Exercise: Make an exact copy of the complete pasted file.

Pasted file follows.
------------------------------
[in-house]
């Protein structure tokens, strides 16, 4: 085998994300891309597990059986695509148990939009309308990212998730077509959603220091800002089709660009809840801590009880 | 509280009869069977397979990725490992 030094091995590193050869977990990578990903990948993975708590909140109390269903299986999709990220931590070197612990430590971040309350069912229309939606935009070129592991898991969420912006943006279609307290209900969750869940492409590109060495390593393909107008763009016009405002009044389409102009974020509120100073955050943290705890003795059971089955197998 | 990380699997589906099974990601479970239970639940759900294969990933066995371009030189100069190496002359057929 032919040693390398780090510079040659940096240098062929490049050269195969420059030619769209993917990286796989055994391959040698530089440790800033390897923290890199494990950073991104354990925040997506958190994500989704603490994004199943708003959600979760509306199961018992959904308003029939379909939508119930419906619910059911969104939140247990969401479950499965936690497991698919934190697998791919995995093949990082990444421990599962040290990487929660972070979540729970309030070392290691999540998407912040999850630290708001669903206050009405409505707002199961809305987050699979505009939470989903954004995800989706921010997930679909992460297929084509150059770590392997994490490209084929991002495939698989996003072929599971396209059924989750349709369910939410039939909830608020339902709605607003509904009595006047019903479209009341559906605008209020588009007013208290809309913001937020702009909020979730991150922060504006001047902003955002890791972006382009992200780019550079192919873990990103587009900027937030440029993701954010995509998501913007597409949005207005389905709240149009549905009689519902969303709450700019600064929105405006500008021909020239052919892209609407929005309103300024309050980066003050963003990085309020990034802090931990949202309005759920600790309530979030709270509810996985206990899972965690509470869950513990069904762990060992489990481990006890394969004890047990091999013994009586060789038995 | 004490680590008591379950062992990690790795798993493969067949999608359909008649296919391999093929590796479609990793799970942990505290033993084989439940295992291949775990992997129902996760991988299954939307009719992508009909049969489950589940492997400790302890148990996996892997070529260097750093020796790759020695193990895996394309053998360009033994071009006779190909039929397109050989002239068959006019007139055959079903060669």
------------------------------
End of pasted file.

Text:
[in-house]
């Protein structure tokens, strides 16, 4: 085998994300891309597990059986695509148990939009309308990212998730077509959603220091800002089709660009809840801590009880 | 509280009869069977397979990725490992 030094091995590193050869977990990578990903990948993975708590909140109390269903299986999709990220931590070197612990430590971040309350069912229309939606935009070129592991898991969420912006943006279609307290209900969750869940492409590109060495390593393909107008763009016009405002009044389409102009974020509120100073955050943290705890003795059971089955197998 | 990380699997589906099974990601479970239970639940759900294969990933066995371009030189100069190496002359057929 032919040693390398780090510079040659940096240098062929490049050269195969420059030619769209993917990286796989055994391959040698530089440790800033390897923290890199494990950073991104354990925040997506958190994500989704603490994004199943708003959600979760509306199961018992959904308003029939379909939508119930419906619910059911969104939140247990969401479950499965936690497991698919934190697998791919995995093949990082990444421990599962040290990487929660972070979540729970309030070392290691999540998407912040999850630290708001669903206050009405409505707002199961809305987050699979505009939470989903954004995800989706921010997930679909992460297929084509150059770590392997994490490209084929991002495939698989996003072929599971396209059924989750349709369910939410039939909830608020339902709605607003509904009595006047019903479209009341559906605008209020588009007013208290809309913001937020702009909020979730991150922060504006001047902003955002890791972006382009992200780019550079192919873990990103587009900027937030440029993701954010995509998501913007597409949005207005389905709240149009549905009689519902969303709450700019600064929105405006500008021909020239052919892209609407929005309103300024309050980066003050963003990085309020990034802090931990949202309005759920600790309530979030709270509810996985206990899972965690509470869950513990069904762990060992489990481990006890394969004890047990091999013994009586060789038995 | 004490680590008591379950062992990690790795798993493969067949999608359909008649296919391999093929590796479609990793799970942990505290033993084989439940295992291949775990992997129902996760991988299954939307009719992508009909049969489950589940492997400790302890148990996996892997070529260097750093020796790759020695193990895996394309053998360009033994071009006779190909039929397109050989002239068959006019007139055959079903060669």